BARBARA: Thanks. My comment is: the American Cancer Society's guidelines seem to be way ahead of our ability as a society to deal with them. As the guidelines themselves point out and as some of the news articles about it have pointed out, there are not enough radiologists in the world who know how to read a breast MRI. There are not enough places where women can actually get them.
Mostly urban centers, they might be able to get a breast MRI. But if you live in the middle of nowhere it's going to be very hard to do. So I'm wondering why the American Cancer Society is recommending something that is not really as a social matter available yet.
Dr. MORRIS: I think you're making an absolutely excellent point. And that has been of concern, I think, to the American Cancer Society and especially when we are drafting up these guidelines. But the evidence has really come to the fore, and we really felt that we have to share this with women and give them the information.
Things are really rapidly progressing in the radiology community. Breast MRI examinations have tremendously improved just over the last three to five years, and all bets are that they will keep improving in the future. So there is definitely an issue about access. I agree with you completely. But these guidelines need to get out there first, and then the ACS is sort of pulling along the radiology community, the insurers, to say, hey, we need to do this test.
FLATOW: So thank you very much, Barbara, for calling.
BARBARA (Caller): Thanks, Ira.
FLATOW: So these tests are, what, $1,000, $2,000 each, the MRI tests?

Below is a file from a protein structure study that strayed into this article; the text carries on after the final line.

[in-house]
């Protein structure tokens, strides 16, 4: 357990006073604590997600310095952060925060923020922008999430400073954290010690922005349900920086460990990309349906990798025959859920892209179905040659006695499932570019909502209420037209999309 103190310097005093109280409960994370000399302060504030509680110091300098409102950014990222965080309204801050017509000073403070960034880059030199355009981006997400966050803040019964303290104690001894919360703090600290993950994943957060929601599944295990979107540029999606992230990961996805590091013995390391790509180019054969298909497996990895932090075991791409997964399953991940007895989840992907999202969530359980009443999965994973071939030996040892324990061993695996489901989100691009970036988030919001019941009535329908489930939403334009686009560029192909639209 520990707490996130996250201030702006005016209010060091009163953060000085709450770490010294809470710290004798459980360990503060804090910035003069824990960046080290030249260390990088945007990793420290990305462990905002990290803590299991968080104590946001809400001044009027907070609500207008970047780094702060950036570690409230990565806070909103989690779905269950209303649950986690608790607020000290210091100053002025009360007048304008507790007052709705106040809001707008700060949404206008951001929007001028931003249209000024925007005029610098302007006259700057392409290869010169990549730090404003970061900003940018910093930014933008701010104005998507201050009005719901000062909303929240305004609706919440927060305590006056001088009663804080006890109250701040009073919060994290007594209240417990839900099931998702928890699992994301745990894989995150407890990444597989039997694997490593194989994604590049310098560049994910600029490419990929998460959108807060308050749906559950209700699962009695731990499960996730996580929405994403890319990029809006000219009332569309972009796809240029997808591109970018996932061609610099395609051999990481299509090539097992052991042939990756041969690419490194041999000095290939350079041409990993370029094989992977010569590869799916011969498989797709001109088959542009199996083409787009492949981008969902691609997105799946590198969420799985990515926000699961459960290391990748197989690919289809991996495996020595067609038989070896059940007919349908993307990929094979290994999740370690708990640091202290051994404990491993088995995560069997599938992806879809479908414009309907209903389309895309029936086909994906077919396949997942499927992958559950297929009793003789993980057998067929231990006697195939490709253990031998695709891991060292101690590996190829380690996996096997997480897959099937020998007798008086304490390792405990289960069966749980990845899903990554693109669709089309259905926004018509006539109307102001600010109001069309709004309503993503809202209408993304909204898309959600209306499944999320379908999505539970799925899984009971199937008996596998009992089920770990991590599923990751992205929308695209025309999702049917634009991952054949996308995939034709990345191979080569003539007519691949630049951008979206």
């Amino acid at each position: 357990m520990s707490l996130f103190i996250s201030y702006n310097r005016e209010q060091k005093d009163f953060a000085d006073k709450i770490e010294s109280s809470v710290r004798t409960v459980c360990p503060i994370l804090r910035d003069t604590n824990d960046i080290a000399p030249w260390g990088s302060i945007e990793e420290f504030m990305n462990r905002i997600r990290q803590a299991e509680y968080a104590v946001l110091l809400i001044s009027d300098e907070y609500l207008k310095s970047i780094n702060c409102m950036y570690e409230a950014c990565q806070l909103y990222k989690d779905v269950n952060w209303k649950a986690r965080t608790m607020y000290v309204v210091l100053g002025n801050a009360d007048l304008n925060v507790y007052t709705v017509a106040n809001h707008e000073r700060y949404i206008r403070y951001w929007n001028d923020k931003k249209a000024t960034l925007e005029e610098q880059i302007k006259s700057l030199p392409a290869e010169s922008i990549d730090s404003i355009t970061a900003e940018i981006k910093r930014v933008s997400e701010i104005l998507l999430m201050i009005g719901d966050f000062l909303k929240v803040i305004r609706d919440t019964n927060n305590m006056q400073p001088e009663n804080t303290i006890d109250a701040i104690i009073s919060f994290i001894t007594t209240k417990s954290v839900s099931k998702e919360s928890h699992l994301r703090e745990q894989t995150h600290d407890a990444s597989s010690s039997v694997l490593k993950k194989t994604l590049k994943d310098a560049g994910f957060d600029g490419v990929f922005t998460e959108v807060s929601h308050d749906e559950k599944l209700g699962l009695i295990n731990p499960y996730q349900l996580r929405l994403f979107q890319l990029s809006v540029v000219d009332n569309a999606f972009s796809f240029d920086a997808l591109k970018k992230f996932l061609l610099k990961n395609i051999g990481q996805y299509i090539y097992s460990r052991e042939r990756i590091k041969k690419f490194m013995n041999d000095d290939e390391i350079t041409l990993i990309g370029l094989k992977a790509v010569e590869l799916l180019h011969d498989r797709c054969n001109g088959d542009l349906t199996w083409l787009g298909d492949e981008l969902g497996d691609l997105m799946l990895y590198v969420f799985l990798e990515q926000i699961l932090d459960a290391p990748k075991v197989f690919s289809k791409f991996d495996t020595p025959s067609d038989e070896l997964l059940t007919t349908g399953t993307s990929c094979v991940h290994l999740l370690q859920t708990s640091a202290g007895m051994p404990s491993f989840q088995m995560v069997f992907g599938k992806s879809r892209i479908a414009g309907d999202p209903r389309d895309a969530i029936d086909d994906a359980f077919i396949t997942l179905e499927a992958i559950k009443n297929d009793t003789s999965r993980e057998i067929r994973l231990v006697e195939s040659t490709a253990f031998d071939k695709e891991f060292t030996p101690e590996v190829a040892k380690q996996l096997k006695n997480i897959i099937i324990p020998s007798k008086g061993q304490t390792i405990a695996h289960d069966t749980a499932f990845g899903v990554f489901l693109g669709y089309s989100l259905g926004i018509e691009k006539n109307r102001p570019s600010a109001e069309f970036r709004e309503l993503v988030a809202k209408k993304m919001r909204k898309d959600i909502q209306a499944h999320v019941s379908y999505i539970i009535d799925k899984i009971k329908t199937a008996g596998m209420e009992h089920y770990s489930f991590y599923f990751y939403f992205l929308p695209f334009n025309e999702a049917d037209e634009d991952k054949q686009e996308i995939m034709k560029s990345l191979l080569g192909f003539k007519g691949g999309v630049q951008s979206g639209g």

Dr. MORRIS: Yeah, they are.
FLATOW: And so the - and insurance is not covering them then?
Dr. MORRIS: Actually, most insurers are covering them for high-risk patients.
FLATOW: And they decide what a high-risk patient is?
Dr. MORRIS: You usually have to get pre-certification, and most - and at least - depends on the area of the country, but at least on the coasts, most of these examinations are being covered.
FLATOW: So fly to the coasts.
Dr. MORRIS: I guess, yeah.
FLATOW: Because it'll be a lot cheaper. Get JetBlue and go somewhere, and get a…
Dr. MORRIS: Right, right.
(Soundbite of laughter)
FLATOW: Do we have to do medicine like this? Is this how medicine is going to be done?
Dr. MORRIS: No, I don't think so. I mean, I think that there are many quality centers, obviously, in the Midwest, and there's a huge amount of interest, I can tell you, amongst radiologists in learning this technology and learning how to interpret this exam. It's probably one of the most growth areas in radiology at the time.
FLATOW: Elizabeth in Sacramento, staying in California. Hi, welcome to SCIENCE FRIDAY.
ELIZABETH (Caller): Hi, thanks.
FLATOW: Hi there, go ahead.
ELIZABETH: Hi, great show. I just have a quick question. What about those of us who don't know what our family history is? For instance, those that are adopted and have their records hidden. Does that put us at a higher risk group, or does that just not make a difference?
Dr. MORRIS: Well, there are other things that you can ask, and there are other things that you can be assessed for other than just family history, and there are risk models, actually, that can be used to assess how high risk you are. But your doctor is probably the best one to discuss this with, to figure out whether or not you would benefit from the test or not.
Now, things that you don't need to know, whether your mother or sister, particularly if you're adopted, whether they had breast cancer, if you know your breast density, for example, or if you know that you've already had benign biopsies, all that sort of thing can factor into assessing your risk.
FLATOW: Thanks for calling. Lots of phone calls. Marty in St. Louis. Hi, Marty.
MARTY (Caller): Hey, how are you doing? Thanks for taking my call.
FLATOW: Go ahead.
MARTY: I have a specific question. It has to do with patients who are high risks, patients who are positive, bracket one, bracket two. Currently, recommendations have to do with mastectomy, prophylactic mastectomy. How is the MRI, breast MRI, going to change those recommendations? In other words, is the screening tool good enough to change a recommendation of a prophylactic mastectomy towards just continued screening with MRI?